Start-up MGAs’ survival depends on brokers

Forming an MGA is relatively easy for experienced underwriters with a good opportunity and the support of insurers. The difficult part is acquiring a sufficient volume of quality business in a crowded market to ensure the effort doesn’t simply burn out. To ready the business for sale or third-party investment, an MGA must put a critical mass of profitable business onto the books, which demands more than modest success. A small book yielding modest income is not enough. Gaining that magical balance of scale and profitability quickly is the solution, but how?

Brokers will make or break any MGA. Unfortunately, simply building a new one does not automatically mean that they will flock to it. A proactive approach with potential distribution partners is essential. A sustained awareness of timing and cash flow are also critical: MGAs typically launch with sufficient cash to survive 18 months to two years, after which they must at least break-even, or they will run out of money and collapse.

To pass this hurdle and get to the finish line, relying on a limited panel of brokers for distribution falls woefully short. Instead, MGAs must form their own relationships with key brokers early on and build up the numbers. Ideally, such relationships should be in place before a new venture is launched. However, the transferability of relationships may be uncertain when trading begins without the insurer’s logo. That challenge is even greater when the MGA is writing general business, rather than speciality or niche products. When the product is vanilla, brokers have little incentive to choose a start-up over a giant national carrier.

In an increasingly crowded and competitive environment, broker relationships supported by high-quality niche products are key to the success of any start-up MGA. Such niches are not easy to find, but MGAs which uncover and fill them have much higher survival odds than those that offer only undifferentiated mass-market products. Early engagement with brokers is vital, because they understand the changing needs of potential insureds better than anyone, and can help to get a launch MGAs product offering right.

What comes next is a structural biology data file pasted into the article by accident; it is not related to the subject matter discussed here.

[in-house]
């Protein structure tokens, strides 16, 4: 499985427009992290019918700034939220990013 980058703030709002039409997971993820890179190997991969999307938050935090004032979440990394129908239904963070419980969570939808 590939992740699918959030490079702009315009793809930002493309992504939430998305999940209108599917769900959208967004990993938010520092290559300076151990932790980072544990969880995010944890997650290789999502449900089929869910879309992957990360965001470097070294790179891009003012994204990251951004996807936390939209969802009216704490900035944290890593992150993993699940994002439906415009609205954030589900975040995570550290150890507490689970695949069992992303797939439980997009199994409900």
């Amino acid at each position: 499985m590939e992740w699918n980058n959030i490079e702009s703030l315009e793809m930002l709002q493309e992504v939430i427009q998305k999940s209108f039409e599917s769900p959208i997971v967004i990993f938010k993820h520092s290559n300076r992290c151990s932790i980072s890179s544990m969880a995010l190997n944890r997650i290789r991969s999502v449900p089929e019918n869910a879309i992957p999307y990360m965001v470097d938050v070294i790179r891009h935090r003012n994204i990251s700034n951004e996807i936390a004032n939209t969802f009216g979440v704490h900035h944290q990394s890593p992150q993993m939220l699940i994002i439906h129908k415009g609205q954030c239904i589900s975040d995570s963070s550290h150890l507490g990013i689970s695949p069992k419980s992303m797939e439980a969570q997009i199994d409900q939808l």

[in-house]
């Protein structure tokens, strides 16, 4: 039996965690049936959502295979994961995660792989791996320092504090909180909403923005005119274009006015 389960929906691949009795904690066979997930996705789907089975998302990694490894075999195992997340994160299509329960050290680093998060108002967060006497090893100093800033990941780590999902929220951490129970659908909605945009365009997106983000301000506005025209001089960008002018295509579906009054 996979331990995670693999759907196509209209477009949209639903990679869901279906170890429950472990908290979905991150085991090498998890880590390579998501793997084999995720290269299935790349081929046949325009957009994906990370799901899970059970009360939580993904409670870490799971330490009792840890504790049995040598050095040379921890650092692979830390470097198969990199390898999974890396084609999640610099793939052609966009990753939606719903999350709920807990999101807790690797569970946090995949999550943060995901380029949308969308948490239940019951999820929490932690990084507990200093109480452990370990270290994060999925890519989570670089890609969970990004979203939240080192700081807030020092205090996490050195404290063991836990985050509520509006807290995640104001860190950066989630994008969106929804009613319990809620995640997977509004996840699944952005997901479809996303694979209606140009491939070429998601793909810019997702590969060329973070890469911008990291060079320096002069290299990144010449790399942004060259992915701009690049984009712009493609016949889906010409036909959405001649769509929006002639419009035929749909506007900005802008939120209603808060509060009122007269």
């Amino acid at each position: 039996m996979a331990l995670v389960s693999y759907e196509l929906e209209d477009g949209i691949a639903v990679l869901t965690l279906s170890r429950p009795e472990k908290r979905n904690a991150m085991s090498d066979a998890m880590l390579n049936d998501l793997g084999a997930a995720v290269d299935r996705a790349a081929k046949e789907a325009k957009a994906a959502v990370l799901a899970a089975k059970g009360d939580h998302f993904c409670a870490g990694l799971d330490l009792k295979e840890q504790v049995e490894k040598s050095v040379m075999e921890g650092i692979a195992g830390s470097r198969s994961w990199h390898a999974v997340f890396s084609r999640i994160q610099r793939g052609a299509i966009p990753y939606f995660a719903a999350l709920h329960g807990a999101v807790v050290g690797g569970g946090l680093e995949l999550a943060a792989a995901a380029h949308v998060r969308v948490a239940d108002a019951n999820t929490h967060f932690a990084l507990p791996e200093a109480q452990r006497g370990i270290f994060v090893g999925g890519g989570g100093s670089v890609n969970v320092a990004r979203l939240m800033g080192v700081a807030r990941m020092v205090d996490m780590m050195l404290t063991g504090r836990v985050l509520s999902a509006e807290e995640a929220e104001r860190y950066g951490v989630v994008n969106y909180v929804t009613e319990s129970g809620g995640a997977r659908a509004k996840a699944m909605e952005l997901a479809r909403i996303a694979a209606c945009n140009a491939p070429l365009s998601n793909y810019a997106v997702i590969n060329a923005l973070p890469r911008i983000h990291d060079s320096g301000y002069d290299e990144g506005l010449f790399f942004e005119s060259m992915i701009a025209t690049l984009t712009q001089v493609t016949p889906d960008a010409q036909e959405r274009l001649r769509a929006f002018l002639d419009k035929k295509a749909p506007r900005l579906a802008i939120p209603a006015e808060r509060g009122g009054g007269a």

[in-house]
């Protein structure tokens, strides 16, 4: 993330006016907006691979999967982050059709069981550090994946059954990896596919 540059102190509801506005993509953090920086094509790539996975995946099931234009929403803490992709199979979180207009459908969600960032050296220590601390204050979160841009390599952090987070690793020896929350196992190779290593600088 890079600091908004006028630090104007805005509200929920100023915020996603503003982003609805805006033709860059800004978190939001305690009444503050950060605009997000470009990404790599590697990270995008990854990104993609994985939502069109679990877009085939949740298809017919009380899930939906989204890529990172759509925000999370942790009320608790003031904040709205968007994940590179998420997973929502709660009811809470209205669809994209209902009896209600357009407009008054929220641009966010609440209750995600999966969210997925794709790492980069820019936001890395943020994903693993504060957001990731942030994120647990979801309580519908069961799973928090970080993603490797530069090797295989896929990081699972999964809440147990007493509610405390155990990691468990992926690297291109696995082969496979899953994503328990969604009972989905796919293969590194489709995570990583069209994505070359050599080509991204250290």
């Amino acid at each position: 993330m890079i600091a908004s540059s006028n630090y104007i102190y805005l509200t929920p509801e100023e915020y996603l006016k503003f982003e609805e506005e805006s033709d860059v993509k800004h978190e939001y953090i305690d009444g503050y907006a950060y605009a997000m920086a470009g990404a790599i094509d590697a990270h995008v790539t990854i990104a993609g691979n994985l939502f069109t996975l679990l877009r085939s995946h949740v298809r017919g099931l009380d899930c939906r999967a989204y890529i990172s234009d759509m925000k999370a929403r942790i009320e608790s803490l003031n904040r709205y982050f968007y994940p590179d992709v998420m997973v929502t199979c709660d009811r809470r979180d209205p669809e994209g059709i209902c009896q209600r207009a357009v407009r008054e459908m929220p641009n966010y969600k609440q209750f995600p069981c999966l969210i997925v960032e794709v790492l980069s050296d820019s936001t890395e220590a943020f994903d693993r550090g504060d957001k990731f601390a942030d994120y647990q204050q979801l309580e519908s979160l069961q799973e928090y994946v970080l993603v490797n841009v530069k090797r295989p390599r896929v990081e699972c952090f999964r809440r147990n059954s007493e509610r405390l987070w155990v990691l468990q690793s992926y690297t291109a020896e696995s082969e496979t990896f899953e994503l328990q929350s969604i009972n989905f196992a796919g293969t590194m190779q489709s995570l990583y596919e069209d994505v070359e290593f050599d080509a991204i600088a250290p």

Any new MGA needs to source a diverse portfolio of business, whether by product or geography. To begin with two or three solid producer relationships may be sufficient, but it is important to add to that number quickly to ensure longevity. Building awareness of a speciality niche, and forming new broker relationships around it through a concerted, personal effort, are essential strategies.

Broking and underwriting are two sides of a tight partnership which delivers appropriate, high- quality products that insureds need. The other element of course is the appropriate level of funding and high-quality services and that is where Asta gets involved. However, to ensure that the successful start-up of a new MGA is a profitable proposition, and therefore an attractive asset for investment, it’s important not to neglect the necessity of building new relationships with a broad panel of distribution partners.